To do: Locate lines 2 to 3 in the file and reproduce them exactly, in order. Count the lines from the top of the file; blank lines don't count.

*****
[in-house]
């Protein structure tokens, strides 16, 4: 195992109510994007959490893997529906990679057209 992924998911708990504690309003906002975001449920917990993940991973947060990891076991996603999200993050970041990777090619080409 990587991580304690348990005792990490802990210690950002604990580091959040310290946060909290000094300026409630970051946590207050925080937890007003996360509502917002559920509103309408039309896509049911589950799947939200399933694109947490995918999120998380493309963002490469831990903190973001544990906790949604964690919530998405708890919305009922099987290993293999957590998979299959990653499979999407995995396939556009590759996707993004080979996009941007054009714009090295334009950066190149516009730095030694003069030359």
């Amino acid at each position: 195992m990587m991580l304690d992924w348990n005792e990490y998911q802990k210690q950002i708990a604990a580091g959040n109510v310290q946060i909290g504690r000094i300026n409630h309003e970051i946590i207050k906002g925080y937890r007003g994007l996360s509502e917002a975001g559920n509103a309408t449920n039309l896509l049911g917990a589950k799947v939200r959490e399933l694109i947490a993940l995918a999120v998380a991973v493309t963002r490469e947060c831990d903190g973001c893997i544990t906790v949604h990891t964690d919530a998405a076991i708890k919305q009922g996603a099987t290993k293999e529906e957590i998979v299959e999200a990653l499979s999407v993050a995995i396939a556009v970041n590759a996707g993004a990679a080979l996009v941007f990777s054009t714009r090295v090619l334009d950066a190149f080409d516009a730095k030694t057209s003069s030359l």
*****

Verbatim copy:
């Protein structure tokens, strides 16, 4: 195992109510994007959490893997529906990679057209 992924998911708990504690309003906002975001449920917990993940991973947060990891076991996603999200993050970041990777090619080409 990587991580304690348990005792990490802990210690950002604990580091959040310290946060909290000094300026409630970051946590207050925080937890007003996360509502917002559920509103309408039309896509049911589950799947939200399933694109947490995918999120998380493309963002490469831990903190973001544990906790949604964690919530998405708890919305009922099987290993293999957590998979299959990653499979999407995995396939556009590759996707993004080979996009941007054009714009090295334009950066190149516009730095030694003069030359």
């Amino acid at each position: 195992m990587m991580l304690d992924w348990n005792e990490y998911q802990k210690q950002i708990a604990a580091g959040n109510v310290q946060i909290g504690r000094i300026n409630h309003e970051i946590i207050k906002g925080y937890r007003g994007l996360s509502e917002a975001g559920n509103a309408t449920n039309l896509l049911g917990a589950k799947v939200r959490e399933l694109i947490a993940l995918a999120v998380a991973v493309t963002r490469e947060c831990d903190g973001c893997i544990t906790v949604h990891t964690d919530a998405a076991i708890k919305q009922g996603a099987t290993k293999e529906e957590i998979v299959e999200a990653l499979s999407v993050a995995i396939a556009v970041n590759a996707g993004a990679a080979l996009v941007f990777s054009t714009r090295v090619l334009d950066a190149f080409d516009a730095k030694t057209s003069s030359l």